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The Secrets of the Cedar Mesa Sandstone
by Allyson Mathis
The Cedar Mesa Sandstone in Natural Bridges National Monument. Photo by James St. John

At first glance, the Cedar Mesa Sandstone is just like other prominent sandstone layers (formations to geologists) found in canyon country. Like the Wingate, Navajo, and the Entrada sandstones, the Cedar Mesa is eolian in origin, meaning it was deposited by wind. In southeastern Utah, eolian sandstones dominate the scenery. They make up the cliffs towering above Moab and rimming most mesas and buttes in the area. Eolian sandstones are also sculpted into rock domes and spires, as well as natural bridges and arches.

While the Cedar Mesa Sandstone shares many features with other eolian units, it has its own distinctive character and geologic story. It also makes up some of the most iconic scenery found on the Colorado Plateau from the Needles of Canyonlands National Park to white sandstones in Natural Bridges National Monument.

Eolian crossbedding in red and white Cedar Mesa Sandstone in the Needles District of Canyonlands National Park.

The Cedar Mesa Sandstone was deposited in and along the margins of a massive sand dune system, or erg (“sand sea”), approximately 280 million years ago. The heart of the Cedar Mesa dunefield was in the Cedar Mesa area, in the general vicinity of Natural Bridges, where the sandstone attains a thickness of more than 1,200 feet. The Cedar Mesa is about 650 feet thick in the Needles District, which was closer to the northern margin of the field. It pinches out (or thins to a feather edge and then to no thickness whatsoever) just north of the Needles. It is not present underneath the Island or the Sky or Lockhart Basin, much less further north near Moab.

By studying the Cedar Mesa (along with rocks of the same age) across a large regional area, geologists are able to reconstruct the paleogeography at its time of deposition. When the Cedar Mesa dune system was active, the Ancestral Rocky Mountains were present in western Colorado. Rivers flowing from them dumped red sediments in the Moab area and further south towards the dunefield. Ocean waters lapped to the west, and an arid mudflat was present near where the Four Corners now meet.

Like other eolian sandstones, the Cedar Mesa is characterized by crossbedding, which are inclined layers formed by moving dunes or ripples. As a general rule, eolian crossbedding is at a much steeper angle and at a larger scale than crossbedding formed by rivers or ocean currents. The prevalence of large, steep crossbedding in the Cedar Mesa Sandstone provides some of the most direct evidence that these sands were deposited by blowing winds.

Further study of the crossbedding and other aspects in the Cedar Mesa has allowed geologists to infer detailed information about the ancient erg. For example, the direction that the crossbedding dips (or slopes downward) indicates that the prevailing wind direction was to the southeast, and that the source of the sand was the shoreline to the west.

Careful examination of outcrops of the Cedar Mesa in three dimensions (such as the Needles District’s sculpted landscape allows) has led to the identification of the type, shape and size of dunes and the overall topography of the dunefield. Features indicating sand sheets (flat, gently undulating sand surfaces), barchan (crescent-shaped) dunes, and even transverse (linear) draa (megadunes) have been described. Evidence of interdune ponds and the root systems of vegetation growing in areas between the dunes has also been recorded.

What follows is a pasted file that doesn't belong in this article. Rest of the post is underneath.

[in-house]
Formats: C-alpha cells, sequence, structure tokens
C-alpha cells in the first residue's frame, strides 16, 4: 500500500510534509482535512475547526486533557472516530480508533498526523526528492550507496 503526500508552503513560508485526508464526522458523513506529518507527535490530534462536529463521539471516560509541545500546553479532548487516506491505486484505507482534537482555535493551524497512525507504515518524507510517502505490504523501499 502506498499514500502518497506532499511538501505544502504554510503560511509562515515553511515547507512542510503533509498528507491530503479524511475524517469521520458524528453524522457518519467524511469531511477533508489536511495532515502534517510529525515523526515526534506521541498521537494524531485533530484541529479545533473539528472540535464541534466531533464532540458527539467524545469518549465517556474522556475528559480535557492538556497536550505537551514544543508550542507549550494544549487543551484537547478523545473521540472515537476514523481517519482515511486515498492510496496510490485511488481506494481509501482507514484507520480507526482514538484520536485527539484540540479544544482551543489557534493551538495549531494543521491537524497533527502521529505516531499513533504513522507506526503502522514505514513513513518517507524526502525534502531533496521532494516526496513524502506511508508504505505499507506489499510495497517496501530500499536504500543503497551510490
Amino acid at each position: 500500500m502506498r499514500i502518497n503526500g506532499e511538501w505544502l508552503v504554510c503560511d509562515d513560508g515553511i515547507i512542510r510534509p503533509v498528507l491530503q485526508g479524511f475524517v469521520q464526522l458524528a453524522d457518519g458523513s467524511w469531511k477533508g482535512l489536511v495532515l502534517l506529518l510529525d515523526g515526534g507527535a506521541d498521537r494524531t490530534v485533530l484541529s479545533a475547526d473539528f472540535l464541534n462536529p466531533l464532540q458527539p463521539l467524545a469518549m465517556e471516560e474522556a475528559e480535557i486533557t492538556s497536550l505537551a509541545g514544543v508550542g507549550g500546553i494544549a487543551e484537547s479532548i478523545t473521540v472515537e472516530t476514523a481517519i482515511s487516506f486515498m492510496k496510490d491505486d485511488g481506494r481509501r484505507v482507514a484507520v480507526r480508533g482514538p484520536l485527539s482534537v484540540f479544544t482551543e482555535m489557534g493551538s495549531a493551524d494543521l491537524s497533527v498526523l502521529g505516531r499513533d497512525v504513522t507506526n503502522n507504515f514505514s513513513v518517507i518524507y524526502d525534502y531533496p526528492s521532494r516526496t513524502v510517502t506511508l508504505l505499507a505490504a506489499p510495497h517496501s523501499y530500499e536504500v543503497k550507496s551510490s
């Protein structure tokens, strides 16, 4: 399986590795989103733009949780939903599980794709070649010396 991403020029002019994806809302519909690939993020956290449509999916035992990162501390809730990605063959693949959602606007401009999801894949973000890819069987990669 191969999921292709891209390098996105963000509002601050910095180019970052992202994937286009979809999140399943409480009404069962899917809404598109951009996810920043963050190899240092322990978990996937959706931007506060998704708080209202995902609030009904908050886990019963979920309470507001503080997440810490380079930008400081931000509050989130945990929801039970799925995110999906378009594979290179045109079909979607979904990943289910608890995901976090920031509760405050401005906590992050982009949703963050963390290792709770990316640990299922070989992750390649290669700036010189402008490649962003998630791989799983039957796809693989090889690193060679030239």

In addition to angled crossbedding, the Cedar Mesa contains prominent horizontal layers that are one of its most obvious features. Many of these horizontal layers are flood surfaces, or erosional surfaces that formed during short

breaks in eolian deposition due to fluvial (river) flooding of the sand sea.

With the exception of the labeled flood surfaces and a few of the other horizontal laminations, the light red and white sandstones in this photo are eolian in origin.

Flood surfaces are usually thin dark red layers that are softer and less resistant to erosion than the eolian layers, forming overhangs and recesses in the cliffs. Other horizontal layers (super surfaces) are also present indicating longer periods of erosion.

Even though the Needles District area is near the northern boundary of the dunefield, the Cedar Mesa Sandstone in Canyonlands consists mostly of eolian beds. The eolian sandstones are generally white to light red in color with the colors resulting from bleaching by fluids that moved through the sediments as they turned into stone. However, the more mud-rich flood surfaces retained their dark red color because they aren’t as porous.

It is easy to imagine that a past environment such as an erg was monolithic, e.g., “just sand,” without any variation within it nor signs of life. But detailed exploration of the Cedar Mesa Sandstone can reveal details of ancient topography and environments as varied as those encountered in modern landscapes like Great Sand Dunes in Colorado or one of the many dune system found along the coast.

The Cedar Mesa Sandstone is part of a larger part of sediments called the Cutler Group. Closer to the Ancestral Rocky Mountains (on the right side of the diagram), the Cutler Group can’t be broken up into individual formations, but further away, such as where Canyonlands National Park is now, the Cutler can be divided into different formations, including Cedar Mesa Sandstone present in the Needles District, and the White Rim Sandstone below the Island in the Sky.

You can read more geology articles HERE

A self-described “rock nerd,” Allyson Mathis is a geologist, informal geoscience educator and science writer living in Moab. Allyson is an aficionado of the Cedar Mesa Sandstone.

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